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Kurukh, an endangered tribal language of the Dravidian family
got an official status
in West Bengal
published on 2nd
Kurukh, an endangered tribal language of the Dravidian family has recently got an official status in West Bengal. The language is spoken by the Oraon tribal community.
1. Most of the tribal languages in West Bengal have their origins in the Austro-Asiatic and Tibeto-Barman families. But Kurukh is an exception which has its origin from the Dravidian family is Malto, which is not spoken in West Bengal, but in the Jharkhand’s Rajmahal hills area.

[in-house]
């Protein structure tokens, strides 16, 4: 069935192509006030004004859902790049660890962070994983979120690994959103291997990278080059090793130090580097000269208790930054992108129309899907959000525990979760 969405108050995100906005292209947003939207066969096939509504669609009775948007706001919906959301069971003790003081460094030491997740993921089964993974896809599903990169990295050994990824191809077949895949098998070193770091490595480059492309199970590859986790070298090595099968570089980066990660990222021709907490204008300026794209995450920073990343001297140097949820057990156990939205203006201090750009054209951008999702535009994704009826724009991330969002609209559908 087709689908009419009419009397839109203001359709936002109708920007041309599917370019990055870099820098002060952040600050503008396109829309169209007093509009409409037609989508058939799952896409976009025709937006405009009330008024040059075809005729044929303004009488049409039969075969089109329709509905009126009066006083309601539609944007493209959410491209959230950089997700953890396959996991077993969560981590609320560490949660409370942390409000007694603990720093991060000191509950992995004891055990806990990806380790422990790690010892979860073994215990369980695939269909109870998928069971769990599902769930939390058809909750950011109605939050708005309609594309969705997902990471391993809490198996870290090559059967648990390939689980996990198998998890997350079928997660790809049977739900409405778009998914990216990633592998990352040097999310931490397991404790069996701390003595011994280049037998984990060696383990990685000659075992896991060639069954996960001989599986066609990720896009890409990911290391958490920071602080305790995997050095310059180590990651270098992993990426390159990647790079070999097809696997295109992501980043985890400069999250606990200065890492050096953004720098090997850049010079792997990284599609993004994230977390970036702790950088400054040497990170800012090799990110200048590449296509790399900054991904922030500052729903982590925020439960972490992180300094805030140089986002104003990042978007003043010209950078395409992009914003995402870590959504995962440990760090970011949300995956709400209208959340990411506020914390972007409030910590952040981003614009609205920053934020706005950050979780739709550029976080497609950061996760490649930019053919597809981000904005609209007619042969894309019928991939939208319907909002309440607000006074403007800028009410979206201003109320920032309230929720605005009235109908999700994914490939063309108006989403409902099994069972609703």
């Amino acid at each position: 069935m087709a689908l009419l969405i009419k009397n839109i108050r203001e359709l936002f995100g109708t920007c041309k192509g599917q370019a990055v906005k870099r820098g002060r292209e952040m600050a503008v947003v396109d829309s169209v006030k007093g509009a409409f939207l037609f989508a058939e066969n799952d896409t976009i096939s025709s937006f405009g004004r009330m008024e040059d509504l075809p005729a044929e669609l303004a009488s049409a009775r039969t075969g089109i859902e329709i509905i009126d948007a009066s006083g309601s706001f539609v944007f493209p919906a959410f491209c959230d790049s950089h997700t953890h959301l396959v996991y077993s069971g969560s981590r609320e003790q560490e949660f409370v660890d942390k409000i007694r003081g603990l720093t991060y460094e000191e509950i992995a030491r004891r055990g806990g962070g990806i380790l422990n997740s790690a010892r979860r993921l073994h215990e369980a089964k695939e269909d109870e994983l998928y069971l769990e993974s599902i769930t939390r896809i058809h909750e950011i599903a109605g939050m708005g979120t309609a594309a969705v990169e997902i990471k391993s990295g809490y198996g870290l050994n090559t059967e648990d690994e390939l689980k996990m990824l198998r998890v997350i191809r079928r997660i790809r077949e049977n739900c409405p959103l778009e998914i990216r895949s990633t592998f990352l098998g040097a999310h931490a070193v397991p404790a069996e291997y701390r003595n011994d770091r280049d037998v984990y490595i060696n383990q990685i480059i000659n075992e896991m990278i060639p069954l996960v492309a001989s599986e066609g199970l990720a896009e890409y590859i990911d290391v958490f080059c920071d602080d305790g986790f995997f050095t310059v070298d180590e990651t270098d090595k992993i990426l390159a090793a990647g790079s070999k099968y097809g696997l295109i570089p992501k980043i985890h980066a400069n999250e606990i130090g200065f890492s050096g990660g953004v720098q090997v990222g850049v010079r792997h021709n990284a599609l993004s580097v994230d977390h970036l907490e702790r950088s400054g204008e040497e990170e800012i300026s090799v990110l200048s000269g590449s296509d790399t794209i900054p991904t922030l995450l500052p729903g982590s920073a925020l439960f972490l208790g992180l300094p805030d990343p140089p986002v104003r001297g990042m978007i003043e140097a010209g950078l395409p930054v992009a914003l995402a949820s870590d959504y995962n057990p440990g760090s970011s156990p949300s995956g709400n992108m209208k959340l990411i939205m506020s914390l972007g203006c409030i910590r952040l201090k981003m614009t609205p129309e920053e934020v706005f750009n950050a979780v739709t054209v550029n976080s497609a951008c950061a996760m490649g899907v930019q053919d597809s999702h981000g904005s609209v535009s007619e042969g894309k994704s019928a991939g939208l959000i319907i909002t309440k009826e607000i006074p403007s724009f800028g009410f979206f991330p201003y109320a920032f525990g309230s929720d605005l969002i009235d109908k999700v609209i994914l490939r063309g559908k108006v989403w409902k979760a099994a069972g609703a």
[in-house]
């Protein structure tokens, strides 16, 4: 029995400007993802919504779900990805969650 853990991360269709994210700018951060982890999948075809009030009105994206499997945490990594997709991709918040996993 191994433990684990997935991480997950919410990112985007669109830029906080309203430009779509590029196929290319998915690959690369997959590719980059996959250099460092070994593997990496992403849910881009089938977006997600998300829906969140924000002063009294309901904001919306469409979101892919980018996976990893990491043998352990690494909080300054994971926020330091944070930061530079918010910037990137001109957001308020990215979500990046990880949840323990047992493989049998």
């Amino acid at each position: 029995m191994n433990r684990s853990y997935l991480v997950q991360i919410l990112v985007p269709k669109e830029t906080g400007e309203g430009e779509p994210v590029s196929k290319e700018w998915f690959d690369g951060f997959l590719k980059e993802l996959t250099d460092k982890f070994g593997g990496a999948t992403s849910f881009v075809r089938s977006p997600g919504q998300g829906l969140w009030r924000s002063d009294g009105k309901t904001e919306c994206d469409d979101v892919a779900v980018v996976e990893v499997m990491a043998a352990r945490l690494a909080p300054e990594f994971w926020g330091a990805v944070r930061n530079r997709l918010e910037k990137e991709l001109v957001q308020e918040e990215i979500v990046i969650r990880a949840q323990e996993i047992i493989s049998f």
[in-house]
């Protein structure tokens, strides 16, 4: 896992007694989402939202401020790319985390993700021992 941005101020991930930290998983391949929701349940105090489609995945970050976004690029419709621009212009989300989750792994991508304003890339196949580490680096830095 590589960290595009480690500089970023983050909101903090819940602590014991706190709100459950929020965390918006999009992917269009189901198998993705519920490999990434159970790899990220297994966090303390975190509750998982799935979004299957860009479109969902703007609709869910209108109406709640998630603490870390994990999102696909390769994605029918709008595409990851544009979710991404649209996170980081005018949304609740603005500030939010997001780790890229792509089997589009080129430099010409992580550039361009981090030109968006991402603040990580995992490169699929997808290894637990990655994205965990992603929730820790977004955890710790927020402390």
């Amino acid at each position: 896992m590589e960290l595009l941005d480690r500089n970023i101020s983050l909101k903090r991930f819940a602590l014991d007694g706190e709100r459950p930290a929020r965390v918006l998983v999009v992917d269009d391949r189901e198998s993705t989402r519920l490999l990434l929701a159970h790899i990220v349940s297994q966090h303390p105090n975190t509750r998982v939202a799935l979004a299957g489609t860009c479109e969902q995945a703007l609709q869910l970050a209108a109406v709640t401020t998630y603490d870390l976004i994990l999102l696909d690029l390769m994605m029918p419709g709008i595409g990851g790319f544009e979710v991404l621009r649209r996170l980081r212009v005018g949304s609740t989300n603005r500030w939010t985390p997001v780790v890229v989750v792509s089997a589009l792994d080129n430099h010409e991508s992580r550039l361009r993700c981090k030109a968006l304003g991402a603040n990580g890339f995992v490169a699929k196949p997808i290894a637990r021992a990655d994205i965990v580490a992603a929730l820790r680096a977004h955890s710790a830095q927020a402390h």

2. Santhali, Munda and Hoe languages spoken in state that belong to Austro-Asiastic family, while the languages spoken by the Tamang, Lepcha and Bhutia tribes of the Darjeeling hills are of the Tibeto-Burman group.
About Kurukh language:
is a Dravidian language spoken by nearly two million Oraon and Kisan tribal peoples of Odisha and surrounding areas of India (Jharkhand, Madhya Pradesh, Chhattisgarh, and West Bengal), as well as by 50,000 in northern Bangladesh, 28,600 a dialect called Dhangar in Nepal, and about 5,000 in Bhutan. It is most closely related to Brahui and Malto (Paharia). The language is marked as being in a ‘vulnerable’ state in UNESCO's list of endangered languages.
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